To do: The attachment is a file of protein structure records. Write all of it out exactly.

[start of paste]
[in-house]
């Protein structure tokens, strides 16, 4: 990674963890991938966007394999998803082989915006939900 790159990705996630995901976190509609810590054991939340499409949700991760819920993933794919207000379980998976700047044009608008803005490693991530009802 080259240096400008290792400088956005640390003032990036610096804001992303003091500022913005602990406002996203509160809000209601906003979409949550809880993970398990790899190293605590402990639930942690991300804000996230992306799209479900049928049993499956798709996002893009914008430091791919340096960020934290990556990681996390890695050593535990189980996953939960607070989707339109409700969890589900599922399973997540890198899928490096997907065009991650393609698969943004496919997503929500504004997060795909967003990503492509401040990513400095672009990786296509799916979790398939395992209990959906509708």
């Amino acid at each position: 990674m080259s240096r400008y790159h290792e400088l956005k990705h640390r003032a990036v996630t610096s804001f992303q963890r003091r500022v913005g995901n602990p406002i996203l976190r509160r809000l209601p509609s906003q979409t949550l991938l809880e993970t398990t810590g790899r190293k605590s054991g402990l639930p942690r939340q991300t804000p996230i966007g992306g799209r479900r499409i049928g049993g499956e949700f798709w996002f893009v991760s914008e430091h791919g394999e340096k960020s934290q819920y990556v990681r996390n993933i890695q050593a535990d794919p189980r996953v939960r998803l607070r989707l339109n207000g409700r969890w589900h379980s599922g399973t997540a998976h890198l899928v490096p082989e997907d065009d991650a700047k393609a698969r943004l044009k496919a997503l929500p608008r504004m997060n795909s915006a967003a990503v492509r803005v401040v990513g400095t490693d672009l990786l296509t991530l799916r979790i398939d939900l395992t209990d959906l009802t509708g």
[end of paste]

[in-house]
């Protein structure tokens, strides 16, 4: 990674963890991938966007394999998803082989915006939900 790159990705996630995901976190509609810590054991939340499409949700991760819920993933794919207000379980998976700047044009608008803005490693991530009802 080259240096400008290792400088956005640390003032990036610096804001992303003091500022913005602990406002996203509160809000209601906003979409949550809880993970398990790899190293605590402990639930942690991300804000996230992306799209479900049928049993499956798709996002893009914008430091791919340096960020934290990556990681996390890695050593535990189980996953939960607070989707339109409700969890589900599922399973997540890198899928490096997907065009991650393609698969943004496919997503929500504004997060795909967003990503492509401040990513400095672009990786296509799916979790398939395992209990959906509708």
């Amino acid at each position: 990674m080259s240096r400008y790159h290792e400088l956005k990705h640390r003032a990036v996630t610096s804001f992303q963890r003091r500022v913005g995901n602990p406002i996203l976190r509160r809000l209601p509609s906003q979409t949550l991938l809880e993970t398990t810590g790899r190293k605590s054991g402990l639930p942690r939340q991300t804000p996230i966007g992306g799209r479900r499409i049928g049993g499956e949700f798709w996002f893009v991760s914008e430091h791919g394999e340096k960020s934290q819920y990556v990681r996390n993933i890695q050593a535990d794919p189980r996953v939960r998803l607070r989707l339109n207000g409700r969890w589900h379980s599922g399973t997540a998976h890198l899928v490096p082989e997907d065009d991650a700047k393609a698969r943004l044009k496919a997503l929500p608008r504004m997060n795909s915006a967003a990503v492509r803005v401040v990513g400095t490693d672009l990786l296509t991530l799916r979790i398939d939900l395992t209990d959906l009802t509708g």